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Group says GOP leaders are for the birds
Working Families Party protests state, city budget cuts proposed by Pataki

Staten Island Advance: Friday, April 18, 2003

By TOM WROBLESKI

The state Working Families Party wants GOP lawmakers to "get their heads out of the sand" and confront the fiscal problems facing the state and city.

And what better way to get that message across than by having someone dressed as an ostrich handing out leaflets to commuters returning home from work?

Staten Island Working Families Party (WFP) members and representatives of other groups were joined by "Ozzie the Ostrich" at the St. George Ferry Terminal yesterday to protest budget cuts proposed by Gov. George E. Pataki. They called on the state to implement a number of measures to raise revenues, including reinstating the stock transfer tax.

The demonstration was part of a citywide effort to put pressure on state Senate Republicans, including Island Sen. John Marchi.

Borough WFP chairman Frank O'Connor said restoring the transfer tax, which was suspended in 1981, would raise about $4 billion. The state is facing an $11 billion budget deficit while the city's hole is about $3.8 billion.

O'Connor, of Sunnyside, said the party would like to see the proceeds from the transfer tax split evenly between the city and state. Other plans call for 20 percent of the proceeds to be returned to Wall Street.

Mayor Michael Bloomberg is opposed to the tax, believing it would be too easy for companies to avoid it by making stock purchases electronically from outside the country.

O'Connor said the Legislature should also move to close corporate tax loopholes.

"We're not saying tax them out of the city," he said. "They should just pay their fair share."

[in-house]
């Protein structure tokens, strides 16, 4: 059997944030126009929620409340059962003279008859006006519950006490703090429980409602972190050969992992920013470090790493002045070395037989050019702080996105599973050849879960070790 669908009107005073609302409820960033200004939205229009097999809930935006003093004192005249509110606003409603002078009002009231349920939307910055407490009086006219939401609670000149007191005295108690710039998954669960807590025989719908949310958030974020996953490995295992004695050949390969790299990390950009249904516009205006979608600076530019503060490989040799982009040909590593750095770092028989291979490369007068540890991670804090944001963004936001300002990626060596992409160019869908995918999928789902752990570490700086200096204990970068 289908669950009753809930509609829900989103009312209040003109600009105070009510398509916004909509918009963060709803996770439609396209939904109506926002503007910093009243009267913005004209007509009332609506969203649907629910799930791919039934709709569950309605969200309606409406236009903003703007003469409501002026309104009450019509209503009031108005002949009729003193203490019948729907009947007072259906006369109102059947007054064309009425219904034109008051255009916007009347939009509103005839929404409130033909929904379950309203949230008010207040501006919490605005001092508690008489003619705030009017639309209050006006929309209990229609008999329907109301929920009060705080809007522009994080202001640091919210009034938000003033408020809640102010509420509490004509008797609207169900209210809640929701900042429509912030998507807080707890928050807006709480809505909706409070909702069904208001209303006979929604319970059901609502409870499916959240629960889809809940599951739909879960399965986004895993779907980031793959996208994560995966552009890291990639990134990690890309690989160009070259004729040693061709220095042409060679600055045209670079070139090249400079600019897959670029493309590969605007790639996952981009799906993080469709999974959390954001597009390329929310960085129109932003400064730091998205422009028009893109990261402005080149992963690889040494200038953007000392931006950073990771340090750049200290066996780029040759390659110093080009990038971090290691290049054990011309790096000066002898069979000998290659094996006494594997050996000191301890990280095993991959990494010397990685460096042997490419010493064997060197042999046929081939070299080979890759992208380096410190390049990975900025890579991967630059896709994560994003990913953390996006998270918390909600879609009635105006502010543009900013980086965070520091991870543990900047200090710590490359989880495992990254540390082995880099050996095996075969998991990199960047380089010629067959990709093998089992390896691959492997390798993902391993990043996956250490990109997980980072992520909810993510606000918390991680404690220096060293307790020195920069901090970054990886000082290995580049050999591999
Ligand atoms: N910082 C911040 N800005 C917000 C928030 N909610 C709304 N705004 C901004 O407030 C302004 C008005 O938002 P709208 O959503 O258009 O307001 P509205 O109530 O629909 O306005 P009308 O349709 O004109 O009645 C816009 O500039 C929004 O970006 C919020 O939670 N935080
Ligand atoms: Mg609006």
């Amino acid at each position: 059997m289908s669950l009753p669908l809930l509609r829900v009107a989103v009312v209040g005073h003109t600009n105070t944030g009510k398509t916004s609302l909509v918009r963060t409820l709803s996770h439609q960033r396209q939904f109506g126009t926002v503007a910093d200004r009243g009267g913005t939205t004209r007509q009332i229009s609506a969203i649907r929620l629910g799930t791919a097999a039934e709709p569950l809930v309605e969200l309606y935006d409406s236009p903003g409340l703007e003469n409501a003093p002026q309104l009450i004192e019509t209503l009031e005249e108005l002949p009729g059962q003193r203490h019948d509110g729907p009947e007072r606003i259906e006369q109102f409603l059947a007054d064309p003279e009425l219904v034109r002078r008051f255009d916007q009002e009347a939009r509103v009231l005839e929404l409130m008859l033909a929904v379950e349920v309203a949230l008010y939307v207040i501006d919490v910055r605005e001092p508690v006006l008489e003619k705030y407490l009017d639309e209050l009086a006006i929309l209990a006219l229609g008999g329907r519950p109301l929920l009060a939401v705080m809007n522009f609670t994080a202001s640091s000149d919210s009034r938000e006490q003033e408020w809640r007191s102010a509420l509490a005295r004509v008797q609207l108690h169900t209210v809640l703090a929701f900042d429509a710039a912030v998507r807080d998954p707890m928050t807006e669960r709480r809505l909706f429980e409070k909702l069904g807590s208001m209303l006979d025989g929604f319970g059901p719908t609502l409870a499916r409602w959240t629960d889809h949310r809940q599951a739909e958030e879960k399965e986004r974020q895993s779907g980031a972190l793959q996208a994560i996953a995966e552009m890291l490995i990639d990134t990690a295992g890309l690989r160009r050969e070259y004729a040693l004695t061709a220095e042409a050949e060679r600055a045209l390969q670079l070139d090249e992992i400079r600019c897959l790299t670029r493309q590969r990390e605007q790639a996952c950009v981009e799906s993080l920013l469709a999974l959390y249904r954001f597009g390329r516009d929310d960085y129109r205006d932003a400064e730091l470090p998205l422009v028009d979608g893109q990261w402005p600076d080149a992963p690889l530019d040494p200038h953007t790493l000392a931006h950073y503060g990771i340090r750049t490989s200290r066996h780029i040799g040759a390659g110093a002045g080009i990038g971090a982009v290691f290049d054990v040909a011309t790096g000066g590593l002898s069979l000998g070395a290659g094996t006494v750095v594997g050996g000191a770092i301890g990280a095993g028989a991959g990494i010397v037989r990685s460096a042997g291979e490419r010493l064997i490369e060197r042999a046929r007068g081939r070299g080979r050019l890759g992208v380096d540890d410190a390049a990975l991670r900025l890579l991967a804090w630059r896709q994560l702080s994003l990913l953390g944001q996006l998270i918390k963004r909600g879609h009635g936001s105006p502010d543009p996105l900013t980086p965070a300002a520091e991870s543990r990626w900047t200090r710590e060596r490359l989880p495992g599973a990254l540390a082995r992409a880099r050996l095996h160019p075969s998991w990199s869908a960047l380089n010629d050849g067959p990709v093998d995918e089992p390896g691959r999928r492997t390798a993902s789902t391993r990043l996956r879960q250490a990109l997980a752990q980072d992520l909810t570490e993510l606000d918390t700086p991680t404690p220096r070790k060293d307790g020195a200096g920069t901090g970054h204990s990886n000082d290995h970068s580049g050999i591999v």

Said state WFP committee member Ed Wlody of St. George: "Corporations really did very well in the 1990s. What we're asking them to kick in is peanuts."

The WFP also wants income taxes raised on those making $100,000 or more a year, and, like Bloomberg and other city officials, wants to see the commuter tax restored.

"We can't ask working people for another increase in their taxes," said Wlody. "They don't know if they're going to be working in six months."

Pataki has proposed a $1.7 billion cut to education, and $2 billion in cuts to health care programs. Pataki has resisted raising taxes, saying they would lead to greater unemployment.

"We're here to tell Governor Pataki and Senator Marchi that these cuts are what's going to kill jobs," said Annabelle Heckler of the New York Unemployment Project.

Marchi spokesman Jerry McLaughlin said Marchi would consider restoring the commuter tax under the right circumstances.

"He has never hesitated to vote for a tax if he thought it was the right thing to do," said McLaughlin. "If it takes a combination of cuts and taxes [to pass a budget], he would consider it."

Tom Wrobleski covers politics for the Advance. He may be reached at wrobleski@siadvance.com.

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